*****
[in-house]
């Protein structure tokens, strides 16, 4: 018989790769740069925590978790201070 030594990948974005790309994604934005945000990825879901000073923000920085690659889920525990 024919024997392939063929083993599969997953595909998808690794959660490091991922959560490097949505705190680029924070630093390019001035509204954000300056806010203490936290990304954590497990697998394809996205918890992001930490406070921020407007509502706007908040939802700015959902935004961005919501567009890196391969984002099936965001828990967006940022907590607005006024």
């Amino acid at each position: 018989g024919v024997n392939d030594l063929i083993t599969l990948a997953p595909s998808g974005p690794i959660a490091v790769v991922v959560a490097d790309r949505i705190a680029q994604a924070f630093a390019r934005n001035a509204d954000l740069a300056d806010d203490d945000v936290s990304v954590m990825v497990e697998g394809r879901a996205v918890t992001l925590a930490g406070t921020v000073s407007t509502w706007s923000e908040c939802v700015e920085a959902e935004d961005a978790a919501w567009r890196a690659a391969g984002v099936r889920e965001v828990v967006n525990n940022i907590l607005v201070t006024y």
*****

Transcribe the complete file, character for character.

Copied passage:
[in-house]
């Protein structure tokens, strides 16, 4: 018989790769740069925590978790201070 030594990948974005790309994604934005945000990825879901000073923000920085690659889920525990 024919024997392939063929083993599969997953595909998808690794959660490091991922959560490097949505705190680029924070630093390019001035509204954000300056806010203490936290990304954590497990697998394809996205918890992001930490406070921020407007509502706007908040939802700015959902935004961005919501567009890196391969984002099936965001828990967006940022907590607005006024």
């Amino acid at each position: 018989g024919v024997n392939d030594l063929i083993t599969l990948a997953p595909s998808g974005p690794i959660a490091v790769v991922v959560a490097d790309r949505i705190a680029q994604a924070f630093a390019r934005n001035a509204d954000l740069a300056d806010d203490d945000v936290s990304v954590m990825v497990e697998g394809r879901a996205v918890t992001l925590a930490g406070t921020v000073s407007t509502w706007s923000e908040c939802v700015e920085a959902e935004d961005a978790a919501w567009r890196a690659a391969g984002v099936r889920e965001v828990v967006n525990n940022i907590l607005v201070t006024y």